CRA indicates that post-closing adjustments to a real estate sale price are generally not subject to an obligation to charge GST/HST
On a real estate sale, the parties normally prepare a statement of adjustments whereby, at closing, adjustments are made for expenses pre-paid by the vendor (e.g., lawn mowing or snow removal fees, property taxes, amenities fees) and for revenues of the vendor, e.g., unearned prepaid rents that should be credited to the purchaser. Regarding whether such adjustments should be regarded as being to the purchase price for the real estate, so that normally no GST/HST should be charged on such adjustments (based on the ETA ss. 221(2) and 228(4) self-assessment rule or a residential real estate exemption), CRA treated this as essentially a question relating to an application of the single-supply doctrine, so that “if an obligation is inextricably tied to the real property itself, then it is likely not a separate supply from the sale of the real property and the adjustment likely increases or decreases the value of consideration” for the real estate, whereas “if it is determined that an obligation giving rise to the adjustment is a separate supply from the sale of the real property that is not incidental to the sale of the real property, then the application of the GST/HST to the adjustment depends on the nature of the separate supply itself.”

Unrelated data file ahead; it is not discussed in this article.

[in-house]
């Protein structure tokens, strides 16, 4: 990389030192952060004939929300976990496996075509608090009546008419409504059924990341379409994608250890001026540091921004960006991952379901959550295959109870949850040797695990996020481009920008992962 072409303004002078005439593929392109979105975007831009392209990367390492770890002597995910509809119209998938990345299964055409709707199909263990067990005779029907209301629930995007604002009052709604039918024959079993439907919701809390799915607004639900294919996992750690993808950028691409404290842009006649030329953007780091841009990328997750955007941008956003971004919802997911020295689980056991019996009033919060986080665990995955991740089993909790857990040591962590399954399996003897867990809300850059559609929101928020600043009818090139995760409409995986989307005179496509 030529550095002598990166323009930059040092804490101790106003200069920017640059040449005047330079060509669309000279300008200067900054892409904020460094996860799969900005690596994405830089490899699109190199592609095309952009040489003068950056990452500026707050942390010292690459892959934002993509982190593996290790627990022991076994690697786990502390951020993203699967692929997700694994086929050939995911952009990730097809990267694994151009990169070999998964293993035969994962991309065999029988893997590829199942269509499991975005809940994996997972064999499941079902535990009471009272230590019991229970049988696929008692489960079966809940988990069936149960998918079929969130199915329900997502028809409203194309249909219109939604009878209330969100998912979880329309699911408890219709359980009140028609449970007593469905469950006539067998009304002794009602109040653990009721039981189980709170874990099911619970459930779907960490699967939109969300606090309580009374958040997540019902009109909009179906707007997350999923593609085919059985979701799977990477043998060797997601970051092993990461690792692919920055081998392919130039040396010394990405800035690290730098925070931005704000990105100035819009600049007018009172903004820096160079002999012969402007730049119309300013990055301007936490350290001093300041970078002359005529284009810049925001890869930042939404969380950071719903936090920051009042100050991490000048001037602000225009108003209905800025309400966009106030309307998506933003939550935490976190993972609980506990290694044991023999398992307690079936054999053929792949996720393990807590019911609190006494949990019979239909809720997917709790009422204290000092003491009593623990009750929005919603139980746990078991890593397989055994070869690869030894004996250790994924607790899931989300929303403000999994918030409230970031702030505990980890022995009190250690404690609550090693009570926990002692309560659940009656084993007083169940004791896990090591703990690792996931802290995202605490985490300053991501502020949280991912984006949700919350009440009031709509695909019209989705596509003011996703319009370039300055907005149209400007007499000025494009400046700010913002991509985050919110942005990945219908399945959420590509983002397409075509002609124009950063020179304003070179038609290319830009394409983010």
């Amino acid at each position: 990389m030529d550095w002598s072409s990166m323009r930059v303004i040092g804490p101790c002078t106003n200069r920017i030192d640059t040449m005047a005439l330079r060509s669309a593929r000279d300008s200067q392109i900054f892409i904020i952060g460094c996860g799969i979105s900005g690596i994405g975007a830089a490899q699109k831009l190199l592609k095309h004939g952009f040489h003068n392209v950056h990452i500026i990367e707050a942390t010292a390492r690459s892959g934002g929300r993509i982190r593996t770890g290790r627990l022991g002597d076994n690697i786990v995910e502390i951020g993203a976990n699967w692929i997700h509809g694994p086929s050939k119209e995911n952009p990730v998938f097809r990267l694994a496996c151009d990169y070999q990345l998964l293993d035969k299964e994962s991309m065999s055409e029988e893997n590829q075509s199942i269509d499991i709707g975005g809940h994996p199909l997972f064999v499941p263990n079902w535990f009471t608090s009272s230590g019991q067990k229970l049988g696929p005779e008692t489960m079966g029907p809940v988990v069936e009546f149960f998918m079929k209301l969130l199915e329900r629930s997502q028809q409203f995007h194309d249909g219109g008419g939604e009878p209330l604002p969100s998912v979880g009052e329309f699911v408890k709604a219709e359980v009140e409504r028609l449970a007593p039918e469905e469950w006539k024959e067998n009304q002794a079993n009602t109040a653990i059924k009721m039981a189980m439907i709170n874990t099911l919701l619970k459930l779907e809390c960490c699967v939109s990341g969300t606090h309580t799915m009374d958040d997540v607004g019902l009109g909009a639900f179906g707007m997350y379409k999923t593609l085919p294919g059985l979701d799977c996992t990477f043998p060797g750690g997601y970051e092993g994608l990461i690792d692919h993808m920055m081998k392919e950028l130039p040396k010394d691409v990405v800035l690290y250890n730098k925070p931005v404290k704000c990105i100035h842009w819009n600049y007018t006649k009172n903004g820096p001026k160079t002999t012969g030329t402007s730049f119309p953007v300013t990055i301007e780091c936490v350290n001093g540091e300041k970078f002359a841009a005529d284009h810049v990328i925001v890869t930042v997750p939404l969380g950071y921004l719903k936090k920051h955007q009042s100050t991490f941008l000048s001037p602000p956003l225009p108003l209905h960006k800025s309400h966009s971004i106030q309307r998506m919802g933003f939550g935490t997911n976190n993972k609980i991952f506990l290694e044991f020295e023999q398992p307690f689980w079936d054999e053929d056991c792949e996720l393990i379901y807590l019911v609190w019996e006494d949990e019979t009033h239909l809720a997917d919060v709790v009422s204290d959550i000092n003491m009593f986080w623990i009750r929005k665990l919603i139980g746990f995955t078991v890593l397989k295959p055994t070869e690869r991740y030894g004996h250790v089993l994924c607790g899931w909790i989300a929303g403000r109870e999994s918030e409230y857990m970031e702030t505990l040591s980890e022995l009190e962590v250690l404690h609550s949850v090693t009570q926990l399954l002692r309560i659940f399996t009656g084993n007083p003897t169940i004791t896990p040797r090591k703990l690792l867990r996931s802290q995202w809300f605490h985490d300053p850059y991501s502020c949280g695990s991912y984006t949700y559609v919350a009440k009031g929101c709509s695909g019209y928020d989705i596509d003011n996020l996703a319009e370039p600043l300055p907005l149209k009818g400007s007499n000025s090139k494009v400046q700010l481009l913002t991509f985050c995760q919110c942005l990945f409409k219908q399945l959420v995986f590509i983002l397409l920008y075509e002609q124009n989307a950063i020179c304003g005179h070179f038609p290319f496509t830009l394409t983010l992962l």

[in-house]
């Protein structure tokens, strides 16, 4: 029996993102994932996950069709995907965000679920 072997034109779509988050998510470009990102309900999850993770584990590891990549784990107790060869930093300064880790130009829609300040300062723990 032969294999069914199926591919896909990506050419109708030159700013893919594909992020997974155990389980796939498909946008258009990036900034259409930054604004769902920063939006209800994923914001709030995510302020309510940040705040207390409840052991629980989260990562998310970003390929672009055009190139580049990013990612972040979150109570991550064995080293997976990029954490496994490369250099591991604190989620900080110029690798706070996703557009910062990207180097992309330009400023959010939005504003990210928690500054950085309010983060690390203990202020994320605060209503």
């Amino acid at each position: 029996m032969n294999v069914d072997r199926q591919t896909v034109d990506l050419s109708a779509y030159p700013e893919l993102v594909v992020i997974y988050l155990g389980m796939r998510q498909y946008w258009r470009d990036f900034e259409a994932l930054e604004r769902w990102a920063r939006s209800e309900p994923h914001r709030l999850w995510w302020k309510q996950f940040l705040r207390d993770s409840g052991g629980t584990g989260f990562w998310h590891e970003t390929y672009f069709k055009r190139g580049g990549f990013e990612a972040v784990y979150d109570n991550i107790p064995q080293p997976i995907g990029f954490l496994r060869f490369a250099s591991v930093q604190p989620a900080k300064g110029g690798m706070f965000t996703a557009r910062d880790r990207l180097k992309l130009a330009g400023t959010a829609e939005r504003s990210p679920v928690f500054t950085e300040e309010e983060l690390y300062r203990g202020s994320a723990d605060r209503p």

Other than adjustments for real property taxes, which it accepted were adjustments to the real estate purchase price, it did not pass on which of the typical adjustments satisfied this test.
However, it went on to indicate that it did not make much difference to the application of this distinction whether the adjustments were made at closing or as a post-closing item.